According to the most recent data, more than 5.5 million Americans between the ages of 16 and 24 are disconnected from education and employment. That means more than one in seven of everyone in that age group are neither in school nor working.
Why have so many young people stopped pursuing their education and now find themselves adrift in the work world? Research shows that children living in distressed circumstances are more likely to drop out of school or encounter difficulties in entering the labor force. Clearly, children in low-income households face a significant risk of becoming disconnected young adults.
Earlier this week, the Annie E. Casey Foundation released its 2015 KIDS COUNT Data Book, which provides a detailed picture of children in the United States. The report is based, in large part, on recent survey data compiled by the U.S. Census Bureau. A key takeaway is that the ongoing economic recovery has not been strong enough to improve the lives of America’s working poor. In fact, since the Great Recession, the number of children living in low-income, working families has actually grown by 10 percent to 18.7 million. About one in three children live in households where no parent is working full-time. For the report, the Casey Foundation compiled a set of 16 economic, education and social indicators of child well-being. First, the good news. According to the 2015 data book, 10 of those indicators saw improvement. For example:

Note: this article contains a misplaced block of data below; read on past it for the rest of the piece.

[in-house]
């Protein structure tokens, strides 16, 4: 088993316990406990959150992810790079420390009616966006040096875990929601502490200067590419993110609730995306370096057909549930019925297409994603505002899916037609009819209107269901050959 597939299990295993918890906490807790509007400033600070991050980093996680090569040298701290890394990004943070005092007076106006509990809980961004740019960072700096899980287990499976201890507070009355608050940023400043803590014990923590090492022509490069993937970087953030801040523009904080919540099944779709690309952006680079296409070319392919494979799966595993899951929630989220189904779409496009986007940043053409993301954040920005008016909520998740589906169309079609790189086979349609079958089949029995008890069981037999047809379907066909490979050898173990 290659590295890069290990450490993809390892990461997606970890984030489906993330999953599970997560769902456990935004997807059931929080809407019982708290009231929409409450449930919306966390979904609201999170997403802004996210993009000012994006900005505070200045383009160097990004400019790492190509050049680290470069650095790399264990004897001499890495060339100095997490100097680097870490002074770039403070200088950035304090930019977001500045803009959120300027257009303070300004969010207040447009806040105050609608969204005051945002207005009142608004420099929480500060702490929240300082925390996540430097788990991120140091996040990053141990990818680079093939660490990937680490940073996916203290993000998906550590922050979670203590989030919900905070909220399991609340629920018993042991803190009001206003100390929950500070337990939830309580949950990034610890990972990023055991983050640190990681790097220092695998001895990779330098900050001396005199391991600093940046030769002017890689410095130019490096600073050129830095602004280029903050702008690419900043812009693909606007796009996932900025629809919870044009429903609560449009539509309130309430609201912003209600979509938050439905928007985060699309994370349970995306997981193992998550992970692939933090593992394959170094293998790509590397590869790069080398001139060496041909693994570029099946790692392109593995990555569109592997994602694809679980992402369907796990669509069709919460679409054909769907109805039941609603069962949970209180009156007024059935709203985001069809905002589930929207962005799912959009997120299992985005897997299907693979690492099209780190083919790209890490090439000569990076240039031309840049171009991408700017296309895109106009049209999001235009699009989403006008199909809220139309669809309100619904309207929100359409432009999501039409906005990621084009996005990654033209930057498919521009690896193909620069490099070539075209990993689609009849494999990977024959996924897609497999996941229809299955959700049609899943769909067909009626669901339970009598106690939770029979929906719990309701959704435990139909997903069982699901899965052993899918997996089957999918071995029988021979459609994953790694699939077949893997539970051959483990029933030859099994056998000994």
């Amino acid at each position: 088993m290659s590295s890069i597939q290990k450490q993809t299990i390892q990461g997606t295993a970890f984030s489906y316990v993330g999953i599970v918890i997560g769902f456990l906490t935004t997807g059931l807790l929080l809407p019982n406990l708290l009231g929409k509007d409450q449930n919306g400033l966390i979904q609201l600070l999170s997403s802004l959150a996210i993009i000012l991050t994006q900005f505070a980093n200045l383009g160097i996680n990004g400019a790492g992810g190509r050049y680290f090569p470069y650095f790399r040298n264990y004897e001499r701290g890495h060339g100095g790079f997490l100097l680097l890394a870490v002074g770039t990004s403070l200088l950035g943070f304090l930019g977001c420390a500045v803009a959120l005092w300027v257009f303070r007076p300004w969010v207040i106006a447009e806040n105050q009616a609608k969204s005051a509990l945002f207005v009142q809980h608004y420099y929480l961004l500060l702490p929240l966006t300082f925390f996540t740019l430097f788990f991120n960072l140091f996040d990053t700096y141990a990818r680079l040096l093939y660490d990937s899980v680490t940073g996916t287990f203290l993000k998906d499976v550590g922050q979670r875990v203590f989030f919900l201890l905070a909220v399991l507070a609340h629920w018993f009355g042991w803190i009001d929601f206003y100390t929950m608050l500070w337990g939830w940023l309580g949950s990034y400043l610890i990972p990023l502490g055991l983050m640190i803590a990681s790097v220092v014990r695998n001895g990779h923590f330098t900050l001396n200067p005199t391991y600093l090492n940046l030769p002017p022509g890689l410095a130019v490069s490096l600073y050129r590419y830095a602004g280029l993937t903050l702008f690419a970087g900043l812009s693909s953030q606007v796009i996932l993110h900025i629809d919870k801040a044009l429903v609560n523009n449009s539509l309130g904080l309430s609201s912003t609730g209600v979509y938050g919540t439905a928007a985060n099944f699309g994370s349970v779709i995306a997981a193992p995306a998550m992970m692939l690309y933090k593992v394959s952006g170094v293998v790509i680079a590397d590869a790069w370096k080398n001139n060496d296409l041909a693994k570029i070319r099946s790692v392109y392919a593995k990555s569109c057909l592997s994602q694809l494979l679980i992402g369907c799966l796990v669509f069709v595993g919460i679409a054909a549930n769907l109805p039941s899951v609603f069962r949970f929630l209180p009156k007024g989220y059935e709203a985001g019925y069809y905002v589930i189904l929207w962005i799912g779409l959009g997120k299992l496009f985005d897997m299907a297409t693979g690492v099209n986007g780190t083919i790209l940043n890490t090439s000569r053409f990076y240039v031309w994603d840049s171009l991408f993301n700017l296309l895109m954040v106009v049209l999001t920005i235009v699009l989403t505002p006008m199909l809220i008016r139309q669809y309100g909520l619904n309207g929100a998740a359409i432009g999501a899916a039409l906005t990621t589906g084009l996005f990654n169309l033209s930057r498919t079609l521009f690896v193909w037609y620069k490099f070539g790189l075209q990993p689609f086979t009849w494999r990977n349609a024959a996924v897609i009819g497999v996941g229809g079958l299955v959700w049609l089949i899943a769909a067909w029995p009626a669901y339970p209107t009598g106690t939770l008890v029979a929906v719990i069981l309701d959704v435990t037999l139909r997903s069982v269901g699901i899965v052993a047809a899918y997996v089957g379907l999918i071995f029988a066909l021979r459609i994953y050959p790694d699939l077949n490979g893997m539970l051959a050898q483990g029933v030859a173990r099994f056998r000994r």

- The teen birth rate dropped 35 percent, from 40 births per 1,000 teenage girls in 2008 to 26 births per 1,000 in 2013.
- During a five-year period, the percentage of teens abusing alcohol or drugs dropped from 8 percent to 6 percent.
- The percentage of children living in families whose household heads lacked a high school diploma dropped from 16 percent to 14 percent.
- The on-time high school graduation rate jumped from 75 percent in 2007-08 to 81 percent in 2011-12.
- Improvements also were seen in the measures of fourth-grade reading ability, eighth-grade math proficiency, the incidence of low-birth-weight babies, health insurance coverage, childhood deaths, and the number of children living in families hampered by high housing costs.
The so-so news: One indicator remained unchanged. In 2013, 8 percent of teens who were out of school weren’t working, the same rate recorded in 2008.
Now the bad news: The report notes deteriorating trends in five of the indicators:
- The percentage of children not attending pre-school – up 2 percent.
- The percentage of children living in single-parent families – up 9 percent.
- The percentage of children whose parents lacked full-time employment – up 15 percent.
- The percentage of children living in poverty – up 22 percent.
- The percentage of children living in high poverty areas – up 27 percent.
The large increases in the poverty rate and the percentage of children living in economically stressed communities are particularly worrisome. Many of these children are at risk of becoming disconnected youth and young adults. As the report notes: “When very young children experience poverty, particularly if that poverty is deep and persistent, they are at high risk of encountering difficulties later in life — having poor adolescent health, becoming teen mothers, dropping out of school and facing poor employment outcomes.” We shouldn’t be surprised when they disconnect from school and the labor force.
As a society, we can create and support more effective pathways for at-risk youth. USA Funds currently is partnering with several organizations, including the U.S. Conference of Mayors and Jobs for America’s Graduates, to encourage young people to complete their education by helping them establish an early, resilient connection to work.